Critical Thinking (PHIL*2100) | College of Arts

Critical Thinking (PHIL*2100)

Code and section: PHIL*2100*01

Term: Fall 2022

Instructor: Don Dedrick


Course Synopsis:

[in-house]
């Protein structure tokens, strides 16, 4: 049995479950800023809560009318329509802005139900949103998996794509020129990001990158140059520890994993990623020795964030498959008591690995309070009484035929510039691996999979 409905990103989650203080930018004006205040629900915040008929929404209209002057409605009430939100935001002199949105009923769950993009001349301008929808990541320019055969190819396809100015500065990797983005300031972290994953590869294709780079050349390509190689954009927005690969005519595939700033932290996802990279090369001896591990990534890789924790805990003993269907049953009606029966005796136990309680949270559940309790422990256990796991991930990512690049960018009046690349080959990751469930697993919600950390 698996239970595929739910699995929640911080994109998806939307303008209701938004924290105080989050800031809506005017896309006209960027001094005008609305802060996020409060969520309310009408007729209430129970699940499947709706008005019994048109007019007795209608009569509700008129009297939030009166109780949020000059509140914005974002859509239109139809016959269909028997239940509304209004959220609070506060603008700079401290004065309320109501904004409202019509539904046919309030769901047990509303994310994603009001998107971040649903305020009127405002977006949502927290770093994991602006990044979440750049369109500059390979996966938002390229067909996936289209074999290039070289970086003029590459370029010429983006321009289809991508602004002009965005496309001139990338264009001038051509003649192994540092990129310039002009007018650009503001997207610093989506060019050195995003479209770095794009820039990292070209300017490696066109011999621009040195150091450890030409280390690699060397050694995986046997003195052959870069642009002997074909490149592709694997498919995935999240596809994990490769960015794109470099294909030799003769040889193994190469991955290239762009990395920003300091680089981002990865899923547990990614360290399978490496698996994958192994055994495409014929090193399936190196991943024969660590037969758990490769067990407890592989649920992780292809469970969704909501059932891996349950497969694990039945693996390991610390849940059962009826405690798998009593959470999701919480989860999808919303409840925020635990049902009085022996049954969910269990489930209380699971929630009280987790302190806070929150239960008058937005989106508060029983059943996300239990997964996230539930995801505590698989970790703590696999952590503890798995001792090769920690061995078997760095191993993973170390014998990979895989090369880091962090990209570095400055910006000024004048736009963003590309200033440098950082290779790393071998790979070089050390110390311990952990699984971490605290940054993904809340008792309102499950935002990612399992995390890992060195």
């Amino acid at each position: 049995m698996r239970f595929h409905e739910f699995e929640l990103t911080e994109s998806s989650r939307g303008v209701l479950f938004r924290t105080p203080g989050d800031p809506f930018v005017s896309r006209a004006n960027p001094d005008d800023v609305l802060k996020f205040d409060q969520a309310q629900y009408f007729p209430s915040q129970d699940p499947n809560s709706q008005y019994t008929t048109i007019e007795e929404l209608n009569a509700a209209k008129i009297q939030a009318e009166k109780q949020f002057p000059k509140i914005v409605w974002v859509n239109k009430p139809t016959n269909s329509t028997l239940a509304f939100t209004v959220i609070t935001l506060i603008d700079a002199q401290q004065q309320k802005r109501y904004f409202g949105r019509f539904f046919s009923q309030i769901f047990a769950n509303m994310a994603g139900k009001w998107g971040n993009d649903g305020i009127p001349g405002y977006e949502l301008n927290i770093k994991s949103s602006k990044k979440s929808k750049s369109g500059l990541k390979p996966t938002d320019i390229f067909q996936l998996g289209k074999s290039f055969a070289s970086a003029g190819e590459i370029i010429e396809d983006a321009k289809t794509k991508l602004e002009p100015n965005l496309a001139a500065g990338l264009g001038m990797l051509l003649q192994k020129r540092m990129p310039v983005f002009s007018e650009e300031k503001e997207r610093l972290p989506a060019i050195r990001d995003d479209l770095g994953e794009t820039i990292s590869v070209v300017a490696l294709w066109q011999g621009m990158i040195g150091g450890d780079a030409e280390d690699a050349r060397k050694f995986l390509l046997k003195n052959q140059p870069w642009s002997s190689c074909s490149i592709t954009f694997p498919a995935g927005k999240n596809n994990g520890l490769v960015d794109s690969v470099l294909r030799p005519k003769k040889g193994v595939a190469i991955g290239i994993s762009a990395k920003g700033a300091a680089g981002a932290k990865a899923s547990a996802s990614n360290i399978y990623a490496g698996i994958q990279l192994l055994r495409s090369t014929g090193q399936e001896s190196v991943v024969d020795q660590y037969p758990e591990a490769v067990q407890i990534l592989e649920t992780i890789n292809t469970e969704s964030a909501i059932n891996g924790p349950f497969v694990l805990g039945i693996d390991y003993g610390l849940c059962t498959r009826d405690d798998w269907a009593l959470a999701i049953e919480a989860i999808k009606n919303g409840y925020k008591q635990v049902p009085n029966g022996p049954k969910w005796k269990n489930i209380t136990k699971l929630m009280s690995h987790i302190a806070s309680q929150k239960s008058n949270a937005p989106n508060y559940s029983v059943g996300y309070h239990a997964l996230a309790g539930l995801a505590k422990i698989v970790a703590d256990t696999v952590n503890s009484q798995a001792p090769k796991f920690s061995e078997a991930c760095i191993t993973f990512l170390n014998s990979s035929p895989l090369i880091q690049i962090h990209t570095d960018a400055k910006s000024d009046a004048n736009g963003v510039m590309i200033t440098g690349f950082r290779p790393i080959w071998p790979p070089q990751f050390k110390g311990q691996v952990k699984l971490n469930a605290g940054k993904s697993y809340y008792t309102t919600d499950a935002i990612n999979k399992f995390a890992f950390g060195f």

An argument is a set of statements (the premises of the argument) that is intended to provide rational support for some further statement (the conclusion of the argument). We use arguments to convince ourselves and others that some view or position is rationally supported. By “rationally supported” we mean “based on good reasons.” The purpose of a critical thinking class is to make you better at identifying, analyzing, criticizing, writing about, and constructing arguments. The course ranges widely over a number of important topics: truth, knowledge, gaslighting, fake news, bad reasoning, bullshit. It also introduces important and useful concepts in the psychological study of reasoning concerned with cognitive bias. The course is lecture and activity based, with plenty of opportunity for students to contribute. Tutorials are once a week and are designed to give students a chance to critically assess longer pieces from magazines, the internet, academic writing, etc. The ultimate objective of the course is practical: to help the student develop useful tools for reasoning in any context.